Combat in Demon’s Souls is incredibly deep and well thought out, almost to the point where I’d expect to find the game on the PC rather than a console. Unlike the button mashing battles you find in most modern RPGs, Demon’s Souls forces you to observe the enemy in battle and react accordingly if you want to win. Each movement, from blocking and rolling away to swinging your weapon takes away precious stamina... and it is this stamina which determines your effectiveness in battle. Run out while getting hit and you stagger backward, making yourself vulnerable to any and all attacks.
Though stamina regenerates, the speed at which you regain it is closely tied to the amount of load you carry and what equipment you’re wearing. If you wear heavy steel armor your stamina creeps forward at a snail’s pace... yet you’ll be able to take more damage. On the other hand, if you wear light armor your stamina and movement rate dramatically increase, while your ability to withstand damage plummets accordingly. It’s paying attention to these trade-offs that is key to winning battles in the game, and swapping out equipment is a frequent and necessary part of Demon’s Souls gameplay.
There’s more to combat than encumbrance rules and dodging speed though. If you elect to use a shield, you have to factor in the damage absorption and its ability to withstand a guard break. Shields trade debilitating hits to your encumbrance in return for protection from Health drain while getting hit, and finding a stable balance between weight and damage absorption is yet another important facet of character building for obsessive gamers to, well, obsess over.
In a nutshell, that’s what Demon’s Souls is: a game that rewards obsessive behavior and punishes people who try to find an easy way out. No other place is this more apparent than the game’s boss fights.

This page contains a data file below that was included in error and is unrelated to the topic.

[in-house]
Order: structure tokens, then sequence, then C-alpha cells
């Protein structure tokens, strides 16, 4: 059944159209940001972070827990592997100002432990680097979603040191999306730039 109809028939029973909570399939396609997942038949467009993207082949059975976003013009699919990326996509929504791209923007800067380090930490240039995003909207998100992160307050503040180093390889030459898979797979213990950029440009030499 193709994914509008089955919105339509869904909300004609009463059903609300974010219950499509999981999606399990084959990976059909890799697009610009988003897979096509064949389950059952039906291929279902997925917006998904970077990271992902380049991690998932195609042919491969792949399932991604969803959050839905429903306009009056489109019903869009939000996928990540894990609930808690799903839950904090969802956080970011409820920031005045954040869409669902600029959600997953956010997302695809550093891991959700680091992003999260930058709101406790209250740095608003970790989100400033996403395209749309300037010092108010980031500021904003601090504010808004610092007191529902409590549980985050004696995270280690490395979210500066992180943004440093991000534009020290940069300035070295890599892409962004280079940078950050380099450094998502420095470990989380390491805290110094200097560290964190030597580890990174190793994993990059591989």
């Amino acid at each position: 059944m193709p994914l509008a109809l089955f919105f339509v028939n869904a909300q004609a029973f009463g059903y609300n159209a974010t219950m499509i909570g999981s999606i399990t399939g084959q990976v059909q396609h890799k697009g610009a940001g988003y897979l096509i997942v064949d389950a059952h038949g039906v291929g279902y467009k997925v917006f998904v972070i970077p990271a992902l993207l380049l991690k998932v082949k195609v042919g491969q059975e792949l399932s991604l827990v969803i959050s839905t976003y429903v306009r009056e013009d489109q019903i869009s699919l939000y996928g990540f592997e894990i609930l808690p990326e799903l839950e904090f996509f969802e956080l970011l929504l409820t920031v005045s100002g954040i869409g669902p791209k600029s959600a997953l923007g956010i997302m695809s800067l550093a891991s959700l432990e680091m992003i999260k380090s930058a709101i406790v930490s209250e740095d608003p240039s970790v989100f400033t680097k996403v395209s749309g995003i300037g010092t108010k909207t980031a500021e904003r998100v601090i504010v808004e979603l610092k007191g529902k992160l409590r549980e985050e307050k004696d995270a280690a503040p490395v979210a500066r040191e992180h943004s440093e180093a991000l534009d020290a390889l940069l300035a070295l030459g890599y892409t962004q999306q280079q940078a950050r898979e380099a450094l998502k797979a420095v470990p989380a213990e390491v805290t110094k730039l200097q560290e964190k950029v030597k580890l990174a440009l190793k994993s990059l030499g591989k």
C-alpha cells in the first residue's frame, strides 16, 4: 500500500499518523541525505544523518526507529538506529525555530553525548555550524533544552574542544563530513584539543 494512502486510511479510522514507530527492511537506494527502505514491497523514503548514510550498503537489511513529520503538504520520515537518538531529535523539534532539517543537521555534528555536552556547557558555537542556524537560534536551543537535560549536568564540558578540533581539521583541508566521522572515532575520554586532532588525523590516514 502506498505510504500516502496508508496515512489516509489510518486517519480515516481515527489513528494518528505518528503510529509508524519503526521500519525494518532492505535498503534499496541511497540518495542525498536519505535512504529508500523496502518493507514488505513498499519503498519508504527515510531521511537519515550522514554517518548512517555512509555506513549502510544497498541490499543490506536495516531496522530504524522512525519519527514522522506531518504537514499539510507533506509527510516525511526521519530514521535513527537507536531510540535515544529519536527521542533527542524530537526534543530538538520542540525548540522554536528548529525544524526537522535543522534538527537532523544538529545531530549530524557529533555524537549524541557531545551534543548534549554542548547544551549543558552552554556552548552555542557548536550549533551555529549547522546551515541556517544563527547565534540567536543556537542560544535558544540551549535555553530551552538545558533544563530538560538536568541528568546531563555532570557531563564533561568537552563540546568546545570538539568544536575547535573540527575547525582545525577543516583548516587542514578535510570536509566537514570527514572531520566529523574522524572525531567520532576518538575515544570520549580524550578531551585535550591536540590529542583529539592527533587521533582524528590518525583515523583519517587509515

Though some of the bosses have flaws in their AI that you can exploit (either by shooting 300+ arrows at them for 45 minutes from a blind spot or casting poison cloud on them and standing still for a half an hour) the majority of them require massive amounts of pre-planning and careful studying of their moves to defeat in combat. One such battle, involving a certain grey-haired white-robe wearing boss, left me clueless as to how to defeat him. After nearly a dozen failed attempts I went on youtube and observed a gamer defeating him by un-equipping their armor and doing single-hit “pot shots” against him. This player would hit him once, then immediately back away and wait for the boss to charge him before dodging the blow at the very last second and repeating the process over again. After seeing this, I stripped my heavy armor, equipped a long range spear weapon, and spent 10 minutes using those same light-footed hit and run tactics to finally defeat what I thought was an impossible boss.
Like much of this game, I went from being unreasonably angry at it to feeling an enormous amount of pride in having accomplished the impossible. Therein lies the one real amazingly fun aspect of this game.
It beats you like a dog until you learn how to fight back, and when you play correctly and conquer it, you feel incredible about it.
Demon’s Souls has deep combat, a clever crafting system, punishing boss fights and plenty of ways to mold your character to fit your playing style... so what about the online play?
Throws tradition out the “summoning mark”
Sadly, online play is somewhat restricted. You cannot voice chat with your “teammates” nor can you do much in the way of choosing who they are either. Setting up a game between you and a friend requires that you both be roughly the same level and place your “summoning mark” in an unexpected place that only the two of you know about. Though I understand the idea behind it and how they wanted to create a feeling of randomization and loneliness in the game world, I feel Demon’s Souls would be much more enjoyable if you could simply join any of the games being played by people on your friends list through some one-touch button option.